August 25, 2004 19:40
It has been revealed that male middle-ranking managerial officials in their 40s with college graduate-level educations or better are the biggest sexual harassment offenders. More than 30 percent of sexual harassment cases take place when co-workers dine together, and physical sexual harassment cases (56.2 percent) surpass verbal sexual harassment ones (36.3 percent).
The analysis of sexual harassment was the first of its kind in Korea. The Gender Discrimination Improvement Committee under the Ministry of Gender Equality released statistical data Wednesday to mark the 5th year of the enactment of the law on the prohibition and compensation of gender discrimination, which defines sexual harassment as a type of gender discrimination.
According to the Ministry of Gender Equality, a total of 995 gender discrimination cases have been reported for the past five years. Of them, sexual harassment cases accounted for 51.5 percent and other types of gender discrimination cases represented 48.5 percent.
The most frequent sexual harassment offenders are middle-ranking managerial officials (34.1 percent) or company owners (29.9 percent) in their 40s (38.1 percent) with education above the college level (77.9 percent.) In other words, superiors, in using their power at workplaces, committed the most sexual harassment cases.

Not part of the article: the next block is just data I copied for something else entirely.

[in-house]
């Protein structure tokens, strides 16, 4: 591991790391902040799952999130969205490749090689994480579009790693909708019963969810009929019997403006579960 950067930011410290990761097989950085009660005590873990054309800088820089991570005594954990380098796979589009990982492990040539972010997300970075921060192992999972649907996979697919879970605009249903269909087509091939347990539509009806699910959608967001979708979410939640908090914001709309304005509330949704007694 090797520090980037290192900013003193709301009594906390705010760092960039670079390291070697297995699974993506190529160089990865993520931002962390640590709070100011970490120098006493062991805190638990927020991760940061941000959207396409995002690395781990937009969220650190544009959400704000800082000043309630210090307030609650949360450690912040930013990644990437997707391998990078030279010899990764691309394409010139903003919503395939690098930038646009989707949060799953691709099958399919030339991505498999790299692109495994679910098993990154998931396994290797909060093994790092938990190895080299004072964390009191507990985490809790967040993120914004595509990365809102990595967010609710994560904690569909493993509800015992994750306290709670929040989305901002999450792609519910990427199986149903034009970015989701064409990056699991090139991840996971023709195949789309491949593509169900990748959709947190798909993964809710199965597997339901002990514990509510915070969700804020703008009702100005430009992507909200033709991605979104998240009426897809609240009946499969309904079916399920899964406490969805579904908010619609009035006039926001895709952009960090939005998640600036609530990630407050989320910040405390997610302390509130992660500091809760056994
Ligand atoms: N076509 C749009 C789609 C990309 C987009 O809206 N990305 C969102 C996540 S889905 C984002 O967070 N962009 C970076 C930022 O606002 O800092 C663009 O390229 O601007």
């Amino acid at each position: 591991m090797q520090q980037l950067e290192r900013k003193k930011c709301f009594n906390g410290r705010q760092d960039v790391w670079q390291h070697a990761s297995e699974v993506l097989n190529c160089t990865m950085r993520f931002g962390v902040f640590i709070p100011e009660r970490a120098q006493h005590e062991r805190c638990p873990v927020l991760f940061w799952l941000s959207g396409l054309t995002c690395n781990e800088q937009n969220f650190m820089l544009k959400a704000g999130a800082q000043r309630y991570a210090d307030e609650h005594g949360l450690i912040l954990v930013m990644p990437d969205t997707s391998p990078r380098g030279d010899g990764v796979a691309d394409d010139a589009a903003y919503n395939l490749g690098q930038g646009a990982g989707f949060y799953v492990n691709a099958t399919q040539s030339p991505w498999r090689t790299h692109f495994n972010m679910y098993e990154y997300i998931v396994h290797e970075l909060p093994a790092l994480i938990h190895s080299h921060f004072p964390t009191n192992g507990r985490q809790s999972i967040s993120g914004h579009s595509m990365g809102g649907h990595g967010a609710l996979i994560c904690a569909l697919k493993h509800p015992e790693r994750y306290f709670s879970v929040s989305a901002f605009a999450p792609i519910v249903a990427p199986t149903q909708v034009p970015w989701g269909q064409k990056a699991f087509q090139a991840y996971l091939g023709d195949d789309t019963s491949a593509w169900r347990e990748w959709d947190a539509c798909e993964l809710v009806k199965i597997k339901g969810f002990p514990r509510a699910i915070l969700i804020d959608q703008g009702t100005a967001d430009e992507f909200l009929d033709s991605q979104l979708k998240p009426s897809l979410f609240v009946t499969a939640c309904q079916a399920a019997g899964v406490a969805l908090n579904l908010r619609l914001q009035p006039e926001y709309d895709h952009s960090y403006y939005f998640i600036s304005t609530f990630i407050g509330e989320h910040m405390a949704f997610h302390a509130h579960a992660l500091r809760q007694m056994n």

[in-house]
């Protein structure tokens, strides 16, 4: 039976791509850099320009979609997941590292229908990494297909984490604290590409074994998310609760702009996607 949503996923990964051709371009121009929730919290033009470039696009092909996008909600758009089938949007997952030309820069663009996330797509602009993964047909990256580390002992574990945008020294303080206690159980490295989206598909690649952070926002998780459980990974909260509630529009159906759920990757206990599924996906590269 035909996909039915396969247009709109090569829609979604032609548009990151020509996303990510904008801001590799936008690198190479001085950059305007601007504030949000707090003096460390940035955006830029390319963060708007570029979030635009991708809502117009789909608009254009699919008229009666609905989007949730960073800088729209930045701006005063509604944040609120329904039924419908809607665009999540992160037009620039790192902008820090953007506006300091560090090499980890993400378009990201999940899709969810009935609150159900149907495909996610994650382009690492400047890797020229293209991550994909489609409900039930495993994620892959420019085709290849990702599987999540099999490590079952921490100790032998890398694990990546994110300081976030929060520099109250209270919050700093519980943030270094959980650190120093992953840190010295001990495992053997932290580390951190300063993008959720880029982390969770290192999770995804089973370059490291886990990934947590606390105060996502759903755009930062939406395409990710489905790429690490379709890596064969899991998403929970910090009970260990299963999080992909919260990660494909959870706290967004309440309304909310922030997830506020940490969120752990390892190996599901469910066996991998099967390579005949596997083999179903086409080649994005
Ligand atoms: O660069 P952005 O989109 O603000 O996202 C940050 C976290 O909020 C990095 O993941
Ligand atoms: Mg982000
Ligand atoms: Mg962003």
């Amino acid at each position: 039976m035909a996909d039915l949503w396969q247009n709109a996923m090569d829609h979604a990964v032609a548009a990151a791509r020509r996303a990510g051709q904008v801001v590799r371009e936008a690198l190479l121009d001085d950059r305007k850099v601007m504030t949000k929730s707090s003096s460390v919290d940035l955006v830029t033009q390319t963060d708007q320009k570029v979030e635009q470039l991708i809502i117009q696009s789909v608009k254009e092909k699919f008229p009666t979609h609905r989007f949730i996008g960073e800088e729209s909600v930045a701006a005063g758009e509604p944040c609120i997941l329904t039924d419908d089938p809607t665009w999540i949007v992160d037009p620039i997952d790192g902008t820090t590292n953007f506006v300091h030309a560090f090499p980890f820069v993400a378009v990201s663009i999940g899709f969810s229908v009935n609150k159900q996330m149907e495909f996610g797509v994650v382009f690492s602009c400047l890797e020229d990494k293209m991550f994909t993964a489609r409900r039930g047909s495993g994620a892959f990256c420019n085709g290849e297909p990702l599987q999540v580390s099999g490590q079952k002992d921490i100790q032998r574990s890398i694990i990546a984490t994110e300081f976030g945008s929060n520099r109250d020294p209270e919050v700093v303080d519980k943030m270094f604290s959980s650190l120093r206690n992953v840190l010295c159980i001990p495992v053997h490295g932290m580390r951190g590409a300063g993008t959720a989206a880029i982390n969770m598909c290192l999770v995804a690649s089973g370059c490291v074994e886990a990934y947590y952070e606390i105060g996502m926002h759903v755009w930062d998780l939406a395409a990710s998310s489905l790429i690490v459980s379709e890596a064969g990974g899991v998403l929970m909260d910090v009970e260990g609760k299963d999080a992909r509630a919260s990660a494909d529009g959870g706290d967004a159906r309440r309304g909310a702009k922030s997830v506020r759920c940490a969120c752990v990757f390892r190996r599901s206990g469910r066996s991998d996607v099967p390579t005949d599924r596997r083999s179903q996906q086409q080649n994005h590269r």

More sexual harassment cases take place in private companies (56.8 percent) than public agencies (8.3 percent.) Small-sized companies with less than 100 employees are the most frequent scenes of sexual harassment, (71.3 percent) followed by educational organizations (15.9 percent).
The Gender Discrimination Improvement Committee ordered offenders of 51 cases to pay damages. Of them, the largest compensation was W12 million, paid by a dentist who sexually harassed a female nurse by frequently making sexual remarks and showing her photos of naked men.
Reported cases of gender discrimination are on the rise, indicating that an increasing number of victimized women are actively seeking solutions. One hundred and five gender discrimination cases have been reported in the first half of 2004, an increase from 152 cases in 2003 and 136 cases in 2002.
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